Planners narrowly back proposals for hundreds of homes on Mearns estate

Aberdeenshire Council's HQ.
Aberdeenshire Council's HQ.

Planners have narrowly backed the controversial transformation of a country estate into houses, a tourist attraction and equestrian centre.

Proposals for hundreds of homes on Fasque Estate, near Fettercairn, have been on the table since 2014.

The grounds are home to the 19th-century Fasque House.

The overall development is for 115 homes, a visitors’ centre, and a cafe and farm shop at the site off the Cairn O’ Mount road.

A separate application for an equestrian centre was also put forward to the Kincardine and Mearns committee.

The scheme was previously deferred twice by the committee in January to allow for a site visit and February to allow developers to make alterations to the scheme.

Councillors had also expressed concern about the impact of some of the homes on the the C-listed Bogendello House, which is situated to the north-east of the development.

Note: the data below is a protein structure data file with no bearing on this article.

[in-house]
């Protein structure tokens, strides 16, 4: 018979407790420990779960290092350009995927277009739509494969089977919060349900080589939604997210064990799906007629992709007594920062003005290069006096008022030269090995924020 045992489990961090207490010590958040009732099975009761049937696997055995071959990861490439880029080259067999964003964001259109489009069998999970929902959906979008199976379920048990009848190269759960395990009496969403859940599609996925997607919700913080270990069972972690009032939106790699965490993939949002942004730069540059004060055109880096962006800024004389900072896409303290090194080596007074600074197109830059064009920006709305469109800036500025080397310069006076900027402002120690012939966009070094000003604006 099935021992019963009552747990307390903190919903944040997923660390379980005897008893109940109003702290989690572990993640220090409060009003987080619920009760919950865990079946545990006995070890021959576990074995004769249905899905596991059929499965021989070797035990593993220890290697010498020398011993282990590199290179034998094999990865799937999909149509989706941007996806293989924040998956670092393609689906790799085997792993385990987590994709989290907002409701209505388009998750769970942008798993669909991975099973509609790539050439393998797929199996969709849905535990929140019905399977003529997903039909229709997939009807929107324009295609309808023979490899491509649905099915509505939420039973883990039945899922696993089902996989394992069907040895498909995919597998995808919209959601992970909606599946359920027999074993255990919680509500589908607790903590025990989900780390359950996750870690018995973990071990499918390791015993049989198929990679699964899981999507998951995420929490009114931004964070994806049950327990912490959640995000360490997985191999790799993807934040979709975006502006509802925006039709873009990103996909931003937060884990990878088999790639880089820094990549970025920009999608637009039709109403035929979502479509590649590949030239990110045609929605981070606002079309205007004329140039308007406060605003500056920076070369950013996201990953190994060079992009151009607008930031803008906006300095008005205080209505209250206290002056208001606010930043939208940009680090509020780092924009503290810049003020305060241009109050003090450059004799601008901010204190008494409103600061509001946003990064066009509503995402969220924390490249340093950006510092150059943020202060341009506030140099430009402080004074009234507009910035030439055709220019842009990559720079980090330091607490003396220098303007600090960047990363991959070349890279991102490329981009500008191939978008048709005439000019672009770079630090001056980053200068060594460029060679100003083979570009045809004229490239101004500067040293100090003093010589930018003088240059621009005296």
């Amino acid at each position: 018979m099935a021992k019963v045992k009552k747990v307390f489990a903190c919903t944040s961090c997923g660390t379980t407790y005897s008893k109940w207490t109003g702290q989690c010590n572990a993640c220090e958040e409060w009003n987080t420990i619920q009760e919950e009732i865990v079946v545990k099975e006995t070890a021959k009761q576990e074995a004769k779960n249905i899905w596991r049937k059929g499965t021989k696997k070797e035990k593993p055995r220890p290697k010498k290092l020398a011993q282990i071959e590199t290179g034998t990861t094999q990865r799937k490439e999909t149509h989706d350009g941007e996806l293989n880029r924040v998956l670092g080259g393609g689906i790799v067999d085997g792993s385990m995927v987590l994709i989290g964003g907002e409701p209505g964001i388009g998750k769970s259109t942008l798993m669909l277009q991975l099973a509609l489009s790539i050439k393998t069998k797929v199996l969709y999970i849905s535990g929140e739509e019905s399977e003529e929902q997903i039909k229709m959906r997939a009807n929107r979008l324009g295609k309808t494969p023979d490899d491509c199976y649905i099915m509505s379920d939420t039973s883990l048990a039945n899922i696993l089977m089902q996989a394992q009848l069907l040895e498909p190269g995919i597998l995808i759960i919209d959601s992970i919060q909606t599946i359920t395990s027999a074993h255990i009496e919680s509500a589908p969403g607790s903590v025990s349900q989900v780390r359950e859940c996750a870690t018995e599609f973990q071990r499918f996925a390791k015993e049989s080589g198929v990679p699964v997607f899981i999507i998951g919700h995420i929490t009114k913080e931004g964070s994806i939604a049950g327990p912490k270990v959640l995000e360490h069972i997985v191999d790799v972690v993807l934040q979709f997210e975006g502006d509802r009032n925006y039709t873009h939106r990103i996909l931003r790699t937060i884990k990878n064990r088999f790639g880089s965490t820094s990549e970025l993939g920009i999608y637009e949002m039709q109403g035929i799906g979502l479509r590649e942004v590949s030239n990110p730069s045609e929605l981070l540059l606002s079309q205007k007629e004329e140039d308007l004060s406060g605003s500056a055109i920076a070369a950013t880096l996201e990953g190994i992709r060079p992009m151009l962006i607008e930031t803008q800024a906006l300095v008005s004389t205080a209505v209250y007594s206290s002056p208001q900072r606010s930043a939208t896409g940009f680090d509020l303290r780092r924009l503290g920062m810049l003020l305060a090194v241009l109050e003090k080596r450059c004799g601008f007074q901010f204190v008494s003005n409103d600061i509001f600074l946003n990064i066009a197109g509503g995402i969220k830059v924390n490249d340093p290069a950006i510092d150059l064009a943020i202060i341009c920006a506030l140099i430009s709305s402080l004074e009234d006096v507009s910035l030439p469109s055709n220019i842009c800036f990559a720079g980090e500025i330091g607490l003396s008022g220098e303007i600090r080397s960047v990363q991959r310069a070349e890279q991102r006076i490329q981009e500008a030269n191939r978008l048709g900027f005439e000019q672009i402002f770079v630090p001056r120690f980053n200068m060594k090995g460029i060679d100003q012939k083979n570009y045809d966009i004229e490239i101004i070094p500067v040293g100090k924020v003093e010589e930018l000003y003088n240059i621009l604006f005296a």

Yesterday the committee was asked to make a decision on the revised plans, after developers relocated two house plots further away from the property.

The scheme was also changed to include a “tree-belt” to shield the view of the new homes from Bogondello.

However David Gibbons-Wood, who owns Bogondello, claimed there had been very few changes made to the plans.

Speaking at the meeting, he said he was “confused” that the application had been given another opportunity to be approved when the developers had presented “pretty much the same situation”.

He also argued the tree belt, while blocking the view of the development, would also become “oppressive” in the future.

Councillor George Carr, Mearns ward, said he broadly supported the proposal but urged the developer to leave the land west of Bogondello as “open meadow”.

Planning officers advised Mr Carr that he would have to move a motion to reject the plans.

However councillor Sandy Wallace, Stonehaven and Lower Deeside ward, said he had previously supported the plans and could not legitimately reject the updated scheme.

He put forward an amendment to approve the development.

There was deadlock in the chamber which left area committee chairwoman Wendy Agnew with the deciding vote, and she backed the development.